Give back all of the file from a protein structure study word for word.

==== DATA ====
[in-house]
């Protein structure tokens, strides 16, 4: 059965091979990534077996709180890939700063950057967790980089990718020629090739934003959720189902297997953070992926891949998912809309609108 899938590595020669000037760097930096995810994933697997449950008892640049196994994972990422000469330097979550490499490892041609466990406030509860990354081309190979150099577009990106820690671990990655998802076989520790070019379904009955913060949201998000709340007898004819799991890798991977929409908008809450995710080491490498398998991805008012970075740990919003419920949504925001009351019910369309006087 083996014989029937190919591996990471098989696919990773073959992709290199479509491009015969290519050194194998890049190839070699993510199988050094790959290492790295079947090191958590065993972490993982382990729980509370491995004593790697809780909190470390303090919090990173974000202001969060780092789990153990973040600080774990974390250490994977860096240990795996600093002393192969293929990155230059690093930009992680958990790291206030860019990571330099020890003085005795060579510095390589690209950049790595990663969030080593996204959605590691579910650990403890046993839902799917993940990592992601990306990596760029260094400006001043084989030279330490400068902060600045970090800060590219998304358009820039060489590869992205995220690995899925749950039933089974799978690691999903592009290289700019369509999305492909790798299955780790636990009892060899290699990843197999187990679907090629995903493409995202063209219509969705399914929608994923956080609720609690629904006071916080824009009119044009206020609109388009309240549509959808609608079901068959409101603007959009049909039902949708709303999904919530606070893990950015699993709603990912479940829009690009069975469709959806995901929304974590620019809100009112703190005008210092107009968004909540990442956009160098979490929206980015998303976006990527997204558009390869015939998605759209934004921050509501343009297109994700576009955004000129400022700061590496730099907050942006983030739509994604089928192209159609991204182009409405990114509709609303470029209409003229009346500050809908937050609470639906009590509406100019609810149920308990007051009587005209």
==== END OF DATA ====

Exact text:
[in-house]
């Protein structure tokens, strides 16, 4: 059965091979990534077996709180890939700063950057967790980089990718020629090739934003959720189902297997953070992926891949998912809309609108 899938590595020669000037760097930096995810994933697997449950008892640049196994994972990422000469330097979550490499490892041609466990406030509860990354081309190979150099577009990106820690671990990655998802076989520790070019379904009955913060949201998000709340007898004819799991890798991977929409908008809450995710080491490498398998991805008012970075740990919003419920949504925001009351019910369309006087 083996014989029937190919591996990471098989696919990773073959992709290199479509491009015969290519050194194998890049190839070699993510199988050094790959290492790295079947090191958590065993972490993982382990729980509370491995004593790697809780909190470390303090919090990173974000202001969060780092789990153990973040600080774990974390250490994977860096240990795996600093002393192969293929990155230059690093930009992680958990790291206030860019990571330099020890003085005795060579510095390589690209950049790595990663969030080593996204959605590691579910650990403890046993839902799917993940990592992601990306990596760029260094400006001043084989030279330490400068902060600045970090800060590219998304358009820039060489590869992205995220690995899925749950039933089974799978690691999903592009290289700019369509999305492909790798299955780790636990009892060899290699990843197999187990679907090629995903493409995202063209219509969705399914929608994923956080609720609690629904006071916080824009009119044009206020609109388009309240549509959808609608079901068959409101603007959009049909039902949708709303999904919530606070893990950015699993709603990912479940829009690009069975469709959806995901929304974590620019809100009112703190005008210092107009968004909540990442956009160098979490929206980015998303976006990527997204558009390869015939998605759209934004921050509501343009297109994700576009955004000129400022700061590496730099907050942006983030739509994604089928192209159609991204182009409405990114509709609303470029209409003229009346500050809908937050609470639906009590509406100019609810149920308990007051009587005209």